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Central Lakes mental health crisis respite facility has opened

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A crisis respite facility providing short term care and support is now available to Central Lakes tāngata whaiora (person seeking health) who are struggling with their mental health.

The opening of the crisis respite facility in Queenstown marks the final stage of  the launch of Health NZ | Te Whatu Ora’s Central Lakes mental health crisis support service, provided by Central Lakes Family Services (CLFS).

The first stage of the new service - providing outreach support that sits alongside the current 24/7 regional crisis response service was launched last year.

The new facility offers a quiet, peaceful, and homely environment where tāngata whaiora can relax, stabilise, and reset, and is staffed by a dedicated team of clinically trained staff who provide 24-hour residential support.

The service offers short stays of up to three days respite, followed by support at home.

The service follows a localised Central Lakes model of care that was developed by clinicians, iwi, primary health providers, community agencies, NGOs, tāngata whaiora, whānau and government agencies who worked together to design the services, using Te Whare Tapa Wha as the guiding pillars.

“We’re seeing a lot of benefit from the model of care that has been able to be implemented to suit our individual community and it’s needs” says Fiona Young, CLFS Clinical Manager.

“We work together with tāngata whaiora, to develop a care plan that recognises their needs and goals and set them on the pathway to recovery with the right people and support around them.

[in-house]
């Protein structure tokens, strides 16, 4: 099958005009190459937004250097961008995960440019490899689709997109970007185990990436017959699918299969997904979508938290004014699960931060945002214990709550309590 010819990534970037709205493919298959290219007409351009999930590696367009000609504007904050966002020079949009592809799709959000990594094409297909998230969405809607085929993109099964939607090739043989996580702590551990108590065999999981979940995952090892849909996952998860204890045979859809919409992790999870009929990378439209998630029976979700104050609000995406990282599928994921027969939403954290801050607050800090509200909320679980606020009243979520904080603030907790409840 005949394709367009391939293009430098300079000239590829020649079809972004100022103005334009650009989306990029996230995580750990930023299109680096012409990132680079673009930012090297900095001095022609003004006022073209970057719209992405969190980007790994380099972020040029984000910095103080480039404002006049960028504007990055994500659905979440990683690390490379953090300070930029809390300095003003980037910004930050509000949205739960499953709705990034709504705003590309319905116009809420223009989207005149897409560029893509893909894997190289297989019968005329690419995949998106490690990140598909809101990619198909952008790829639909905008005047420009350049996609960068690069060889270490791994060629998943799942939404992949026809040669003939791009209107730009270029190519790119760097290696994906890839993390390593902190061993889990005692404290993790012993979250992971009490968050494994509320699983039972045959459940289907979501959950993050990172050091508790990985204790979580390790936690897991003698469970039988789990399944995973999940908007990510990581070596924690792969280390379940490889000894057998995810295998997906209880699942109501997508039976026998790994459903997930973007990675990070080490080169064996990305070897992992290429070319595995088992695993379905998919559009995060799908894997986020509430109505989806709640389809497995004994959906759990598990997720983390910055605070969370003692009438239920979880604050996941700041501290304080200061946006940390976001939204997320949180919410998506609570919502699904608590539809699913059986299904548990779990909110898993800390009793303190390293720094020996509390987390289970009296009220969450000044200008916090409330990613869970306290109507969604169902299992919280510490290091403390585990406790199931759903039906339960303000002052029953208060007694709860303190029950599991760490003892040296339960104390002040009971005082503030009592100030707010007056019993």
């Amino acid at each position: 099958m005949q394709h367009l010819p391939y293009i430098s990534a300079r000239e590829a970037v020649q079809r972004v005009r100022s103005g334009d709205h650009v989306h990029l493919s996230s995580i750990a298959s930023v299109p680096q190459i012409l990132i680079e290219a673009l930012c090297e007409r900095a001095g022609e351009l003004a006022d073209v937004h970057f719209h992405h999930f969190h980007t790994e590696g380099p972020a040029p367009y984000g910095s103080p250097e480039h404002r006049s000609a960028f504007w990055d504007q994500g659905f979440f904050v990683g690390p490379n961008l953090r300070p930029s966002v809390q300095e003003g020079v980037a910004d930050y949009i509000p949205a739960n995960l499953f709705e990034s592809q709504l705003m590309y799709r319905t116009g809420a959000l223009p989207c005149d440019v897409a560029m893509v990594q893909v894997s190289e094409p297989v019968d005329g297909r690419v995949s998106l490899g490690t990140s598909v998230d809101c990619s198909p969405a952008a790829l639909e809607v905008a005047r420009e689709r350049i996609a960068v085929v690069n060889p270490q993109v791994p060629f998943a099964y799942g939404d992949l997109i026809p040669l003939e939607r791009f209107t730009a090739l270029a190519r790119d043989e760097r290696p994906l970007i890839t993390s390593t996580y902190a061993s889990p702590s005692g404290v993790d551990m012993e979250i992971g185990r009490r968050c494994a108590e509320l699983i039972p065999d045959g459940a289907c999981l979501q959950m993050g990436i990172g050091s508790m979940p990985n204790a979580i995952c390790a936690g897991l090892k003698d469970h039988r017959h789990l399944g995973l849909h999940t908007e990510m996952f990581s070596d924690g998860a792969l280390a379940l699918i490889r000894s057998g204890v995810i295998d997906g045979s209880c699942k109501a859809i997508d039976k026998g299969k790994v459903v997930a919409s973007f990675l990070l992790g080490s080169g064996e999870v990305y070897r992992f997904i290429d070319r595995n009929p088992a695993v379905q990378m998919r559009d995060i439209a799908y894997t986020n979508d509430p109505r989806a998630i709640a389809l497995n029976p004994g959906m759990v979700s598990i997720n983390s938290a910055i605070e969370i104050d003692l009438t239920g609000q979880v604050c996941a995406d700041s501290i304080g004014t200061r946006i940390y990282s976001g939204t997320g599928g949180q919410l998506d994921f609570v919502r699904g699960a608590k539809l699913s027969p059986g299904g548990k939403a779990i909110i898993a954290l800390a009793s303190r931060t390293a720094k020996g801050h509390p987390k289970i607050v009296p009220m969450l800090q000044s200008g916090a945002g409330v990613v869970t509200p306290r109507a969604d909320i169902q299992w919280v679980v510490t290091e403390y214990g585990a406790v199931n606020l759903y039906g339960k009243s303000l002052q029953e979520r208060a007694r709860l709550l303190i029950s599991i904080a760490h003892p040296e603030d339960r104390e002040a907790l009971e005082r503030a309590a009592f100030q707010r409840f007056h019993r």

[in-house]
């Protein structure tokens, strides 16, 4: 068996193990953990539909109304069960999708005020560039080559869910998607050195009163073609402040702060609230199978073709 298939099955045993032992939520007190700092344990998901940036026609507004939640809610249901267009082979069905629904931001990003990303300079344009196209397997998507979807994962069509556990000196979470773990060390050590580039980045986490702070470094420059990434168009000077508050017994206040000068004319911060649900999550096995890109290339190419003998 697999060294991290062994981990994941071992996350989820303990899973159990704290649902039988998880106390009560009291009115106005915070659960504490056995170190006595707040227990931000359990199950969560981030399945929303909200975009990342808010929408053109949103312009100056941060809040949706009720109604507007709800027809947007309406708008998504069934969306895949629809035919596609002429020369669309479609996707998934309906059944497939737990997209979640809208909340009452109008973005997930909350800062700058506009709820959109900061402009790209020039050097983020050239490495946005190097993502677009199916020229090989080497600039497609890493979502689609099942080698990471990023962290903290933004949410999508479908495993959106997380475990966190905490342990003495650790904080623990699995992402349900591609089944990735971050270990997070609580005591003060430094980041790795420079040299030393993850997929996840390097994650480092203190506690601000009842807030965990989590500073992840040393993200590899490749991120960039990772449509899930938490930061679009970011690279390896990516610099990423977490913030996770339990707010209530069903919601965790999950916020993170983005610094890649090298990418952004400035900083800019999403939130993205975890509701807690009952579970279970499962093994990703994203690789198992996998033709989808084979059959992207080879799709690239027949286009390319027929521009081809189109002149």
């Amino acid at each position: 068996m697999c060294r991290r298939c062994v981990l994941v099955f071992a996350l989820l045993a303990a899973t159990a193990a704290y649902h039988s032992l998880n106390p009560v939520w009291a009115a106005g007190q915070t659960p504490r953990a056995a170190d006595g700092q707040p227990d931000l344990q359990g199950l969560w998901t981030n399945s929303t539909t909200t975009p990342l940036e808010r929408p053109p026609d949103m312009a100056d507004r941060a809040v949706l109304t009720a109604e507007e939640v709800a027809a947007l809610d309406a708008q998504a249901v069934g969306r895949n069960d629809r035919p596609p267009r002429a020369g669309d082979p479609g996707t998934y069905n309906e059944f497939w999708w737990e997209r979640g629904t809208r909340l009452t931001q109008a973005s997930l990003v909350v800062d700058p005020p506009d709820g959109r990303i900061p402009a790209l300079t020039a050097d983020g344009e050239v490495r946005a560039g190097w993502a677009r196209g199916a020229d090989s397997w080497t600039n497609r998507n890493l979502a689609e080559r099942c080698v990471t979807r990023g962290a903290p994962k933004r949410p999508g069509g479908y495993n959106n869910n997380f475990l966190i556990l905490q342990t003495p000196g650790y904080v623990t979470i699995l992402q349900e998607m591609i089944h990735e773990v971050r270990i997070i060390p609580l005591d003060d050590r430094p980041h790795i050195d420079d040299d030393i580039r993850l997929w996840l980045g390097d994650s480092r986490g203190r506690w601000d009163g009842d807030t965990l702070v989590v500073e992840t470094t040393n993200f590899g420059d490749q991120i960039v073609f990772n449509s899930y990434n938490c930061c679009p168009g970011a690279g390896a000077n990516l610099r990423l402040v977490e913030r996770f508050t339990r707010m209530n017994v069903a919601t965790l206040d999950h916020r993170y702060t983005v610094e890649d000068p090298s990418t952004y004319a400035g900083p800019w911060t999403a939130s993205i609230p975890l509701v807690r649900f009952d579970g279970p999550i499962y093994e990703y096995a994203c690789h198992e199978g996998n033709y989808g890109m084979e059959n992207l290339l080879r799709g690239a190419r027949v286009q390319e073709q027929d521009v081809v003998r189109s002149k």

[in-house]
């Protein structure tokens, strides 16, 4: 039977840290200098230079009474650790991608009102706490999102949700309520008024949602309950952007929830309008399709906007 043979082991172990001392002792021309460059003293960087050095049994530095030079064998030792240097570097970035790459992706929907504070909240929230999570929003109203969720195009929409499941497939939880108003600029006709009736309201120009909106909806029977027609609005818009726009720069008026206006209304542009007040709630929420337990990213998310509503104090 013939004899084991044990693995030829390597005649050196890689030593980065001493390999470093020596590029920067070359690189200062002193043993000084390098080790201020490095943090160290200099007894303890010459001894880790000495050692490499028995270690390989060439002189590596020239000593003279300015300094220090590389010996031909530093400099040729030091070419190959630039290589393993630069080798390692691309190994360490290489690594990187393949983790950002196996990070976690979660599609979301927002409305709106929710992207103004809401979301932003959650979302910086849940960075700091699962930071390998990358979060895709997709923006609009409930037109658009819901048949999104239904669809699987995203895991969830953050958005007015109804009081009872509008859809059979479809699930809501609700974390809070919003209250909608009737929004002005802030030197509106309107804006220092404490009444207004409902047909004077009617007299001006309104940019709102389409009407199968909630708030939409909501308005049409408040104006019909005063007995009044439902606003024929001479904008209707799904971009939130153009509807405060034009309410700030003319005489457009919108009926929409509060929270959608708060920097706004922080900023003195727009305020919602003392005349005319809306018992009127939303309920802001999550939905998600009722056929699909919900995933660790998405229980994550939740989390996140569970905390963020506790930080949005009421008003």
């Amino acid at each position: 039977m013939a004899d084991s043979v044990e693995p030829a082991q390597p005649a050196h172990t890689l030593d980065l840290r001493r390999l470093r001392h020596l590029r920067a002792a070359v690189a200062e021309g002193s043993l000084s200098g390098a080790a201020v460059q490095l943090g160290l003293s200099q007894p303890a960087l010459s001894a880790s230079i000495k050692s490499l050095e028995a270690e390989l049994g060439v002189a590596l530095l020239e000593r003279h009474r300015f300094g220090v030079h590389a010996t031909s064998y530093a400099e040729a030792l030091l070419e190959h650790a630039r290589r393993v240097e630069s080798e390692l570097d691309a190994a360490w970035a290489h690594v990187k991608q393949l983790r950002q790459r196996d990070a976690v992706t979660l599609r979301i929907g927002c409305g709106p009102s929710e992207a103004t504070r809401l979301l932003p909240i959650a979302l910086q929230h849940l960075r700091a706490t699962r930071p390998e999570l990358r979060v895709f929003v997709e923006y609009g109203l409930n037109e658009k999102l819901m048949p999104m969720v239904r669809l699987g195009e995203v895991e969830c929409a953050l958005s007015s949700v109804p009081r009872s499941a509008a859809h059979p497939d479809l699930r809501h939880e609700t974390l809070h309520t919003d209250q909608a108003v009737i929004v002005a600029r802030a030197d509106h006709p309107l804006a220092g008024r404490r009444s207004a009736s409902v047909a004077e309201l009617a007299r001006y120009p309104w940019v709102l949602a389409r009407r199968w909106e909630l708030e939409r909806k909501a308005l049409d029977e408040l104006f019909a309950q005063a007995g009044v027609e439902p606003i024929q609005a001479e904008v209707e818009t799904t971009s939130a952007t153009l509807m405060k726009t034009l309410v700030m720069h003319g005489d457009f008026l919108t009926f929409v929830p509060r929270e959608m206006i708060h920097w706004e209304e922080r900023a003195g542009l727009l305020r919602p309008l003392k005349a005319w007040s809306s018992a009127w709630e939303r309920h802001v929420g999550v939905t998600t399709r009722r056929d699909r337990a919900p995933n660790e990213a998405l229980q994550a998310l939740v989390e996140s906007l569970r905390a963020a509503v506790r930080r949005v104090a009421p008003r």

“We’re able to offer a whole package for tāngata whaiora and their whānau that includes a holistic as well as medical approach. Wellbeing plans are discussed and put into place alongside the person which factors in sleep, exercise, nutrition, self-care etc and we also advocate for them connecting them with other services such as budgeting, housing and immigration.

“This support continues when they leave respite, with support also available to whanau to help them navigate the challenges their loved ones are experiencing.”

Tina Mongston, CLFS General Manager says it’s great to have both parts of their service up and running. “We’re able to offer a welcoming environment for both the outreach service and the respite service. I’m delighted and encouraged by the positive feedback received so far, and I’m also incredibly proud of the team and all their hard work in making this happen.”

“We’re seeing mental health presentations in every aspect of all the services we offer and having the expertise available to tap into within our team really benefits the community.”

“I’m delighted to see the success of the new localised model of care, and the availability of more mental health services in Central Lakes that have been designed for the community by community,” says Health NZ | Te Whatu Ora Southern, Acting Executive Director of Mental Health, Addictions and Intellectual Disability, Hamish Brown.

The new Central Lakes localised model of care meets areas of need identified through the 2021 Time for Change - Te Hurihanga review. It’s part of a larger programme of mental health reforms underway to bring mental health and wellbeing care closer to home and make it easier to access for everyone.